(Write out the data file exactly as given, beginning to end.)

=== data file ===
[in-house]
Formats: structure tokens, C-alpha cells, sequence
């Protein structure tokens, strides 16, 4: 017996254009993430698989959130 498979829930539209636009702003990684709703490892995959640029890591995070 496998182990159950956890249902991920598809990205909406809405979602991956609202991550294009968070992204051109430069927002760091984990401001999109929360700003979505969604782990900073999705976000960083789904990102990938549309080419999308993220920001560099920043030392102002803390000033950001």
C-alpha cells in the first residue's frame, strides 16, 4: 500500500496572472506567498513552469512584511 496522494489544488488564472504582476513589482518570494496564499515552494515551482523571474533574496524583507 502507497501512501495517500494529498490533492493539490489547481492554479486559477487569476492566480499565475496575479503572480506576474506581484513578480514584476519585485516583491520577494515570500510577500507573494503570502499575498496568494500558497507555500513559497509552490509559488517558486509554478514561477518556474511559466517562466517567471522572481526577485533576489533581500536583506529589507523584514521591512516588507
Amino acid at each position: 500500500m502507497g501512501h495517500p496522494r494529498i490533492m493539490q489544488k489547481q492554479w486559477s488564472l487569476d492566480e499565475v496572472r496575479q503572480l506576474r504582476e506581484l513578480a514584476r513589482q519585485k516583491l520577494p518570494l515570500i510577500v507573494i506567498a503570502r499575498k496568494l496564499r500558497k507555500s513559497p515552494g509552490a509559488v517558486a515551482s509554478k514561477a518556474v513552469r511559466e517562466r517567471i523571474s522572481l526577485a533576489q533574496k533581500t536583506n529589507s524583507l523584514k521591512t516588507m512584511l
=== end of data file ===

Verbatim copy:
[in-house]
Formats: structure tokens, C-alpha cells, sequence
């Protein structure tokens, strides 16, 4: 017996254009993430698989959130 498979829930539209636009702003990684709703490892995959640029890591995070 496998182990159950956890249902991920598809990205909406809405979602991956609202991550294009968070992204051109430069927002760091984990401001999109929360700003979505969604782990900073999705976000960083789904990102990938549309080419999308993220920001560099920043030392102002803390000033950001």
C-alpha cells in the first residue's frame, strides 16, 4: 500500500496572472506567498513552469512584511 496522494489544488488564472504582476513589482518570494496564499515552494515551482523571474533574496524583507 502507497501512501495517500494529498490533492493539490489547481492554479486559477487569476492566480499565475496575479503572480506576474506581484513578480514584476519585485516583491520577494515570500510577500507573494503570502499575498496568494500558497507555500513559497509552490509559488517558486509554478514561477518556474511559466517562466517567471522572481526577485533576489533581500536583506529589507523584514521591512516588507
Amino acid at each position: 500500500m502507497g501512501h495517500p496522494r494529498i490533492m493539490q489544488k489547481q492554479w486559477s488564472l487569476d492566480e499565475v496572472r496575479q503572480l506576474r504582476e506581484l513578480a514584476r513589482q519585485k516583491l520577494p518570494l515570500i510577500v507573494i506567498a503570502r499575498k496568494l496564499r500558497k507555500s513559497p515552494g509552490a509559488v517558486a515551482s509554478k514561477a518556474v513552469r511559466e517562466r517567471i523571474s522572481l526577485a533576489q533574496k533581500t536583506n529589507s524583507l523584514k521591512t516588507m512584511l